The bullish comments by analyst David Levy sent shares of the Internet content distributor up $21.38, or more than 23 percent, to $115.38 by market close. Volume surpassed 9.6 million shares, almost six times the stock's average daily volume.
Akamai helps Web sites improve the speed at which pages are delivered through a network of 4,000 servers that distribute ads, video and other content.
"While originally perceived as a company accelerating Web page delivery, we believe that Akamai is transforming into a company building a platform for the delivery of all content (including text, graphics and streaming media), applications and transactions from the edge of the network," Levy wrote in his report.
He added that the Cambridge, Mass.-based company's recent acquisition of streaming media providers Intervu and Network24 will broaden its services. Akamai controls its technology while its competitors often rely on other providers, which Levy considers an advantage.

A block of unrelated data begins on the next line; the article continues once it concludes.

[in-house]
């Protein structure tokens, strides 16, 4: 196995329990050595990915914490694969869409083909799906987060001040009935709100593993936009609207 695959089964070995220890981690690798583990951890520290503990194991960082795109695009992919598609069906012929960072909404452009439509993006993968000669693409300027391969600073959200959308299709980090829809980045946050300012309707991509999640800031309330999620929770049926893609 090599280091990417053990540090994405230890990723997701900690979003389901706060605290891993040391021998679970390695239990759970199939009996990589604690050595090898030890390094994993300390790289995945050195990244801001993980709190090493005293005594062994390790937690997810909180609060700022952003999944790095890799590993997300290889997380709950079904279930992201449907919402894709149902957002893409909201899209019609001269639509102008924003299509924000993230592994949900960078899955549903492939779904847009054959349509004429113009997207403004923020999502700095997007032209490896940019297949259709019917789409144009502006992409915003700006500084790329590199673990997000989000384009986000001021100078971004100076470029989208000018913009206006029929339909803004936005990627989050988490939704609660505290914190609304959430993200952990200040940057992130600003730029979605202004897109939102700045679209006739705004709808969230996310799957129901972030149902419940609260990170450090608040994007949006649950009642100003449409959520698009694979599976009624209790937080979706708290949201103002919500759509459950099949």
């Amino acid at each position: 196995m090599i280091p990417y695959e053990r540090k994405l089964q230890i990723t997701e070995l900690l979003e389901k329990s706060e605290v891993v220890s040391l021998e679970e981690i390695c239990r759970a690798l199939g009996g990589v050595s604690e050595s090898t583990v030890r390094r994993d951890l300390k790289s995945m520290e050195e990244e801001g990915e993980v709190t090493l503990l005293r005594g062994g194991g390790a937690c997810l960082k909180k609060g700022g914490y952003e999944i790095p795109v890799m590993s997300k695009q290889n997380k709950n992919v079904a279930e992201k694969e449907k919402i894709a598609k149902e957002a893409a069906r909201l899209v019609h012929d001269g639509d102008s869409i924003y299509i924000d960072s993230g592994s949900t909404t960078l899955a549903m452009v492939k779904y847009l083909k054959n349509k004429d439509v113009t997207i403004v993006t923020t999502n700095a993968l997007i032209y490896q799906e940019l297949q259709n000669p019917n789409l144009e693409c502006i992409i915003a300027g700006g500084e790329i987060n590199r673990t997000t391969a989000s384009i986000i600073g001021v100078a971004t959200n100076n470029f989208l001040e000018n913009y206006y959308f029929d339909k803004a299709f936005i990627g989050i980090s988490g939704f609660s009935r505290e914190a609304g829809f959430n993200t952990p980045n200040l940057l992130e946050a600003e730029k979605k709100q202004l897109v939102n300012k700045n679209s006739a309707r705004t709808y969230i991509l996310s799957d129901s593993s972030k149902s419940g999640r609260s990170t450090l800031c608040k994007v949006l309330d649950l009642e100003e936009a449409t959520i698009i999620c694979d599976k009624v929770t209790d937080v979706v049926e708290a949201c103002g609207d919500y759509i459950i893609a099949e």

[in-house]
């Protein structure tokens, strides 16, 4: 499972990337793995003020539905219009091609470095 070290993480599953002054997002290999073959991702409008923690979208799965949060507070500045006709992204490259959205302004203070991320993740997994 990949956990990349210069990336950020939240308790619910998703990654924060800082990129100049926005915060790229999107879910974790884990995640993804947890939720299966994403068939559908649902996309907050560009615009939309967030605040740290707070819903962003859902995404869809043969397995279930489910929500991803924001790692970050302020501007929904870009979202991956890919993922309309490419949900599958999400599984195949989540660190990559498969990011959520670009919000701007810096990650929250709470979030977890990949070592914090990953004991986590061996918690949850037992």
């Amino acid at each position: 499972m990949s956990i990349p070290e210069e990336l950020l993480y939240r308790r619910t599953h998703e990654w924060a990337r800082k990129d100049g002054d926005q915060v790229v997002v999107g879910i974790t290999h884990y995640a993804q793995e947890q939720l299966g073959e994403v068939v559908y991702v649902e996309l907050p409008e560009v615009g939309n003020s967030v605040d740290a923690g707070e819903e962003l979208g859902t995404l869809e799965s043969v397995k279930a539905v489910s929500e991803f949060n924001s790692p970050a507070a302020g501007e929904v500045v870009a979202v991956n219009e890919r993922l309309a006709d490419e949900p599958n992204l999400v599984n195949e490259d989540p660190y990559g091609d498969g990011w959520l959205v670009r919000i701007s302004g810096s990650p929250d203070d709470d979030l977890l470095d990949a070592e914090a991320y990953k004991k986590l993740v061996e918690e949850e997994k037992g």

Levy estimates the company will generate revenue of $78 million this year compared to just $4 million last fiscal year, and will post revenue of $172 million for fiscal year 2001.
However, Levy expects the company to lose $2.13 a share this year, compared with consensus estimates of $2.11, according to a poll by research firm First Call. Levy predicts the losses will increase to $2.55 per share in fiscal year 2001.
Akamai shares have fallen 66 percent this year; the stock has traded as high as $345.50 and as low as $26 over the past 52 weeks.
"They are already gross-margin positive," Levy said in an interview, "and they have enough cash to get them through this year and next year."
Levy expects the company will not be cash-flow positive until 2005 as it spends money to build out its network and keep up with the competition. "They will need money," he said, "and their access to capital is far from guaranteed."
Analyst Scott Sutherland of Wedbush Morgan Securities agreed. "Losing the opportunity to be the first mover is a greater risk than losing money (in the short term)," he said.